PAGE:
Placement after graduation has been at or near 100% for the past several semesters, including students who successfully move on to graduate school. The job outlook for geologists and environmental geoscientists is positive. The projection for geoscience-related employment from the American Geoscientists Institute is a growth rate of about 14% through 2022. There is a projected shortage of geoscientists as the “baby boom” generation moves into retirement along with the large wave of geologists who entered the workforce in response to the energy crisis of the late 1970s and early 1980s. Some employers of our recent graduates include Moody’s and Associates Inc., GAI Consultants Inc., MarkWest Energy, and ARM Group Inc. Typical entry-level positions include geologist, environmental field technician, geology technician, project specialist and environmental specialist. Cal U graduates have gone to graduate schools including West Virginia University, Idaho State University, University of Mississippi, Mississippi State University, University of Akron, Kent University, University of Houston, University of Alaska-Fairbanks, and University of Queensland, Australia.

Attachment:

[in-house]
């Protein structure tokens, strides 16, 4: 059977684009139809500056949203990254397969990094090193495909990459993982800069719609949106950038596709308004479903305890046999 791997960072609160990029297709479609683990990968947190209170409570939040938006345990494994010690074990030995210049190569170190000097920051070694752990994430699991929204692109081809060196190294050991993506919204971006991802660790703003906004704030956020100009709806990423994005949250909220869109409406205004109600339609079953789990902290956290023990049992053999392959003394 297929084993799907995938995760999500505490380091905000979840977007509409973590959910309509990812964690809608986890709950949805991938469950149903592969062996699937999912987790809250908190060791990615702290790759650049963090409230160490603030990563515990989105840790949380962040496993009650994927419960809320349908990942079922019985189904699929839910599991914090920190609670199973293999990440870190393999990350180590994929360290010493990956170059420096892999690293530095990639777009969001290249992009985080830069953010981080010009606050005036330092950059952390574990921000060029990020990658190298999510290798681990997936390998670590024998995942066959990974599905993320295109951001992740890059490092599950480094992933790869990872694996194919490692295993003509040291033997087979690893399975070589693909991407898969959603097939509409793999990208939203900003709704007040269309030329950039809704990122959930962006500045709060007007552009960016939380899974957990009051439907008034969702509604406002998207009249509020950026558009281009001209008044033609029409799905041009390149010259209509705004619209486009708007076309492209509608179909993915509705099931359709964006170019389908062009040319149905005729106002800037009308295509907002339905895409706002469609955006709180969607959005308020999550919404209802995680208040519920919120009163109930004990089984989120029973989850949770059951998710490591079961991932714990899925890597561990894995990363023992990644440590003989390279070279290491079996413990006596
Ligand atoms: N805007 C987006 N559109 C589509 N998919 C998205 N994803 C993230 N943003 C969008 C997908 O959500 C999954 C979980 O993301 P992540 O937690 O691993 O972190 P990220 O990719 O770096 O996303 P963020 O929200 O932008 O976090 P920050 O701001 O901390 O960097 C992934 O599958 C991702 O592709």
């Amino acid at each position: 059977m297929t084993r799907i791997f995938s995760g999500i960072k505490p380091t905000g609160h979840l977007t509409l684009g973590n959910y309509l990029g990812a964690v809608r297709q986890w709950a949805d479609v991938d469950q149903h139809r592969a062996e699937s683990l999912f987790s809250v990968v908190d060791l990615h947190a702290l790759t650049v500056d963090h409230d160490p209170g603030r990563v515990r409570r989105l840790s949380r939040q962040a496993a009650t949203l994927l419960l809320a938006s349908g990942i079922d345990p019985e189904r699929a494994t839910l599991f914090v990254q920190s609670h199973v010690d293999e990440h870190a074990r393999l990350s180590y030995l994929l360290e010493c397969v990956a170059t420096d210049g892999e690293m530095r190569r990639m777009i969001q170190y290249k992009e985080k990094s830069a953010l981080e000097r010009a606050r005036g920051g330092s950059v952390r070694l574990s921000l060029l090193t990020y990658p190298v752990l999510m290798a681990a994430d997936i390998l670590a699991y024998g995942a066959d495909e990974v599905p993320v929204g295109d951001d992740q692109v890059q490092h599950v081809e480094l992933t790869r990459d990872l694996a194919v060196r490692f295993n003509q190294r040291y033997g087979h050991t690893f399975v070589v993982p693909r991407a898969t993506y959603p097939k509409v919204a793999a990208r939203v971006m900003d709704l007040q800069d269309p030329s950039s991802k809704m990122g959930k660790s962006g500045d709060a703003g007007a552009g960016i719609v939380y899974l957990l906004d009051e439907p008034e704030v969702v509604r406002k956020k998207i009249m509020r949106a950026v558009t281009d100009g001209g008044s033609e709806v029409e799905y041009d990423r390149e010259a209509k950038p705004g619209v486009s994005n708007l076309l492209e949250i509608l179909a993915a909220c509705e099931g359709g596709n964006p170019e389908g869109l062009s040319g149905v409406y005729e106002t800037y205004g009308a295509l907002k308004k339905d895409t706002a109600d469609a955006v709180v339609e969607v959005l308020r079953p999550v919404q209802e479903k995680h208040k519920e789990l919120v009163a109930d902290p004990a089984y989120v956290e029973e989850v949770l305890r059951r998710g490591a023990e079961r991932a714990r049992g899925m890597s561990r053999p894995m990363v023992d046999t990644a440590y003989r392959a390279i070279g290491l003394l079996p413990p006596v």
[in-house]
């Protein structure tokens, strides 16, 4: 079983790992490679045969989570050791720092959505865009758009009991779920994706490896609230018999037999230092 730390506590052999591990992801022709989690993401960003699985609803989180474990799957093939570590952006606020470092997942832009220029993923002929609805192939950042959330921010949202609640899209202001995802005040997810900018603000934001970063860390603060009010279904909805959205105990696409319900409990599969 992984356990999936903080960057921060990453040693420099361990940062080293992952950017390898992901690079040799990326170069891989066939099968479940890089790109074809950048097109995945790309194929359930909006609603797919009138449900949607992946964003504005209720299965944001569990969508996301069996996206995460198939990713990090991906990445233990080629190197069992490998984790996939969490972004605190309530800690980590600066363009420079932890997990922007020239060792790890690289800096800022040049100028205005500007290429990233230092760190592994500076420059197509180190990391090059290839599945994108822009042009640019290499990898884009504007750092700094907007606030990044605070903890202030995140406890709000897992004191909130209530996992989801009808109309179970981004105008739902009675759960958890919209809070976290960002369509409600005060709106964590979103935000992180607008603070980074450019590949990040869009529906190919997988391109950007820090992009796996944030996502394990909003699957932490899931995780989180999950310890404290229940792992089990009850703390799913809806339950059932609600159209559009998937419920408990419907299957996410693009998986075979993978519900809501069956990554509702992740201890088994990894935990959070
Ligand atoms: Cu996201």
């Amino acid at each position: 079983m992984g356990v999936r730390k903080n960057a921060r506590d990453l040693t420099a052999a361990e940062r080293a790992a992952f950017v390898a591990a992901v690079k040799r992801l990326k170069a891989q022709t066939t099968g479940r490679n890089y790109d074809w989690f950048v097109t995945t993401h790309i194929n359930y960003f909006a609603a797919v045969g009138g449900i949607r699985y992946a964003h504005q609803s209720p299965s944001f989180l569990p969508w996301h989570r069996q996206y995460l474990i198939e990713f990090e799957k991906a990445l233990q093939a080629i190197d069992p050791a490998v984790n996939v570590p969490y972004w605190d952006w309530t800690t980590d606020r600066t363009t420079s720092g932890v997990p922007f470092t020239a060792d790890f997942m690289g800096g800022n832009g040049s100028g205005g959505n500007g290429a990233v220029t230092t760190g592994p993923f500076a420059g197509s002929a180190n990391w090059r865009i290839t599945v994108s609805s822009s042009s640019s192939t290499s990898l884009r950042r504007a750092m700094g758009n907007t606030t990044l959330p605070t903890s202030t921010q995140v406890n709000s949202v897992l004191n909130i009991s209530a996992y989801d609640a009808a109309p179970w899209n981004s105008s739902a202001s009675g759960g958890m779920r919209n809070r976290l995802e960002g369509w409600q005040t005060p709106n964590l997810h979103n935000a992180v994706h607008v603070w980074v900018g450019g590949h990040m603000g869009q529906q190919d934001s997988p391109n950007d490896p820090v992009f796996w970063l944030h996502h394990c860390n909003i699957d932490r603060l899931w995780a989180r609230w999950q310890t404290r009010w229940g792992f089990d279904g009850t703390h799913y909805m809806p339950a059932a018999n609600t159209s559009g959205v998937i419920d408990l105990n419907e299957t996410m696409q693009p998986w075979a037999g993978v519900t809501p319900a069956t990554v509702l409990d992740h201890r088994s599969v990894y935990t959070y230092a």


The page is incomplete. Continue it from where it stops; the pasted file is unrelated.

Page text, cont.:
Environmental Geosciences (B.S.)
Cal U student collects a rock sample.

Vital Resources

Cal U’s geology and Earth science program features several lab spaces that are effective active learning environments for students. The program has a large collection of rocks, minerals and fossils. The computer lab offers multiple suites of cutting-edge, geology-specific software; students are exposed to computational modeling, data analysis and three-dimensional visual software that many students don’t see until their first job. A rock preparation lab allows students to cut and prepare rocks for optical analyses in the optical mineralogy/geochemistry lab. The wet lab facility has numerous meters for water quality testing and two research-grade flow meters for measuring streams in the area for classes and research. 

Ariel view of a rain forest

Relevant Issues